2021 ICD-10-CM Code K51.30

Ulcerative (chronic) rectosigmoiditis without complications

Version 2021

Valid for Submission

ICD-10:K51.30
Short Description:Ulcerative (chronic) rectosigmoiditis without complications
Long Description:Ulcerative (chronic) rectosigmoiditis without complications

Code Classification

  • Diseases of the digestive system (K00–K93)
    • Noninfective enteritis and colitis (K50-K52)
      • Ulcerative colitis (K51)

K51.30 is a billable diagnosis code used to specify a medical diagnosis of ulcerative (chronic) rectosigmoiditis without complications. The code K51.30 is valid during the fiscal year 2021 from October 01, 2020 through September 30, 2021 for the submission of HIPAA-covered transactions.

The ICD-10-CM code K51.30 might also be used to specify conditions or terms like chronic proctocolitis, chronic ulcerative colitis, chronic ulcerative proctitis, chronic ulcerative rectosigmoiditis, proctocolitis , proctocolitis, etc.

Tabular List of Diseases and Injuries

The Tabular List of Diseases and Injuries is a list of ICD-10 codes, organized "head to toe" into chapters and sections with coding notes and guidance for inclusions, exclusions, descriptions and more. The following references are applicable to the code K51.30:


Inclusion Terms

Inclusion Terms
These terms are the conditions for which that code is to be used. The terms may be synonyms of the code title, or, in the case of "other specified" codes, the terms are a list of the various conditions assigned to that code. The inclusion terms are not necessarily exhaustive. Additional terms found only in the Alphabetic Index may also be assigned to a code.

Index to Diseases and Injuries

The Index to Diseases and Injuries is an alphabetical listing of medical terms, with each term mapped to one or more ICD-10 code(s). The following references for the code K51.30 are found in the index:

Approximate Synonyms

The following clinical terms are approximate synonyms or lay terms that might be used to identify the correct diagnosis code:

Convert K51.30 to ICD-9 Code

The General Equivalency Mapping (GEM) crosswalk indicates an approximate mapping between the ICD-10 code K51.30 its ICD-9 equivalent. The approximate mapping means there is not an exact match between the ICD-10 code and the ICD-9 code and the mapped code is not a precise representation of the original code.

Information for Patients


Ulcerative Colitis

Also called: Colitis, Distal colitis, Pancolitis, Ulcerative proctitis

Ulcerative colitis (UC) is a disease that causes inflammation and sores, called ulcers, in the lining of the rectum and colon. It is one of a group of diseases called inflammatory bowel disease.

UC can happen at any age, but it usually starts between the ages of 15 and 30. It tends to run in families. The most common symptoms are pain in the abdomen and blood or pus in diarrhea. Other symptoms may include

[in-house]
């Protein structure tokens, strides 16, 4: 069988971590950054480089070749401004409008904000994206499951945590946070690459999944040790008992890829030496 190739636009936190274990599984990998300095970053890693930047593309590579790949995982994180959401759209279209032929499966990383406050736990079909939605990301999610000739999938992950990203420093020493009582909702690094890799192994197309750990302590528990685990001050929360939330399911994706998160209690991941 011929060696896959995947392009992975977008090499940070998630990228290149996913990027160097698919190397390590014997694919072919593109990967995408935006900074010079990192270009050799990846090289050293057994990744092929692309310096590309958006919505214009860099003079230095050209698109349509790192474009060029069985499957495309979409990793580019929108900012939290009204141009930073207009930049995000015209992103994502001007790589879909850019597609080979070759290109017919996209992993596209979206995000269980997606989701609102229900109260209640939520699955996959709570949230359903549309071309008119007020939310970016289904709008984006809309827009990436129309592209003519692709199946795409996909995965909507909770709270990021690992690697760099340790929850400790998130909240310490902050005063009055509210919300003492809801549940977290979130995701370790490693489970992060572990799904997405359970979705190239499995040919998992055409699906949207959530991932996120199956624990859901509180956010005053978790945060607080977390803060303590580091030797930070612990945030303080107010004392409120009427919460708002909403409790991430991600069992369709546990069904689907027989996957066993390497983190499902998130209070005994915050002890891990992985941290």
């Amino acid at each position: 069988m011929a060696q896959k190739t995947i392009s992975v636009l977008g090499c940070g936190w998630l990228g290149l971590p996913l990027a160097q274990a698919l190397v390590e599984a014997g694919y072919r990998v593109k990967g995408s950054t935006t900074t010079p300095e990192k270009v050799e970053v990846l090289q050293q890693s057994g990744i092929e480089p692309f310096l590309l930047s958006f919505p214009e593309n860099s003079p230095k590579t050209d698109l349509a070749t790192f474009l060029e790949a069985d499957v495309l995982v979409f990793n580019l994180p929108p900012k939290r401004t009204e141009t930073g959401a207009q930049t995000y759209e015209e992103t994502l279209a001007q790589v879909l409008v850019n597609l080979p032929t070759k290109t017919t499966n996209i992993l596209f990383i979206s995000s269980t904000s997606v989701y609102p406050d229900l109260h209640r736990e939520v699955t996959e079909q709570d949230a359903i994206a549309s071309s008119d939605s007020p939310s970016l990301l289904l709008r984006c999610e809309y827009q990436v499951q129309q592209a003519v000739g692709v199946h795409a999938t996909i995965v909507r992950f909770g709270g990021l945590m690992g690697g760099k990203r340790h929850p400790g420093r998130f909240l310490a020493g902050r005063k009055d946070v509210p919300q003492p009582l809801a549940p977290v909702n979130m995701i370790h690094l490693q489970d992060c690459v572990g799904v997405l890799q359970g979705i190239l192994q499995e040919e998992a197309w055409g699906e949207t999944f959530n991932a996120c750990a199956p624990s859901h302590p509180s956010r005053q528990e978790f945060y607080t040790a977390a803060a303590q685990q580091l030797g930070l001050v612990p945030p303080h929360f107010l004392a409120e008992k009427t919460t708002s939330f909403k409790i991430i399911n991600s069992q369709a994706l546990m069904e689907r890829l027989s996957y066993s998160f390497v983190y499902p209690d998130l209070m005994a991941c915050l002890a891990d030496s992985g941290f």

About half of people with UC have mild symptoms.

Doctors use blood tests, stool tests, colonoscopy or sigmoidoscopy, and imaging tests to diagnose UC. Several types of drugs can help control it. Some people have long periods of remission, when they are free of symptoms. In severe cases, doctors must remove the colon.

NIH: National Institute of Diabetes and Digestive and Kidney Diseases


[Learn More in MedlinePlus]

Ulcerative colitis Ulcerative colitis is a chronic disorder that affects the digestive system. This condition is characterized by abnormal inflammation of the inner surface of the rectum and colon, which make up most of the length of the large intestine. The inflammation usually causes open sores (ulcers) to develop in the large intestine. Ulcerative colitis usually appears between ages 15 and 30, although it can develop at any age. The inflammation tends to flare up multiple times throughout life, which causes recurring signs and symptoms.The most common symptoms of ulcerative colitis are abdominal pain and cramping and frequent diarrhea, often with blood, pus, or mucus in the stool. Other signs and symptoms include nausea, loss of appetite, fatigue, and fevers. Chronic bleeding from the inflamed and ulcerated intestinal tissue can cause a shortage of red blood cells (anemia) in some affected individuals. People with this disorder have difficulty absorbing enough fluids and nutrients from their diet and often experience weight loss. Affected children usually grow more slowly than normal. Less commonly, ulcerative colitis causes problems with the skin, joints, eyes, kidneys, or liver, which are most likely due to abnormal inflammation.Toxic megacolon is a rare complication of ulcerative colitis that can be life-threatening. Toxic megacolon involves widening of the colon and an overwhelming bacterial infection (sepsis). Ulcerative colitis also increases the risk of developing colon cancer, especially in people whose entire colon is inflamed and in people who have had ulcerative colitis for 8 or more years.Ulcerative colitis is one common form of inflammatory bowel disease (IBD). Another type of IBD, Crohn disease, also causes chronic inflammation of the intestines. Unlike ulcerative colitis, which affects only the inner surface of the large intestine, Crohn disease can cause inflammation in any part of the digestive system, and the inflammation extends deeper into the intestinal tissue.
[Learn More in MedlinePlus]

Code History

  • FY 2021 - No Change, effective from 10/1/2020 through 9/30/2021
  • FY 2020 - No Change, effective from 10/1/2019 through 9/30/2020
  • FY 2019 - No Change, effective from 10/1/2018 through 9/30/2019
  • FY 2018 - No Change, effective from 10/1/2017 through 9/30/2018
  • FY 2017 - No Change, effective from 10/1/2016 through 9/30/2017
  • FY 2016 - New Code, effective from 10/1/2015 through 9/30/2016 (First year ICD-10-CM implemented into the HIPAA code set)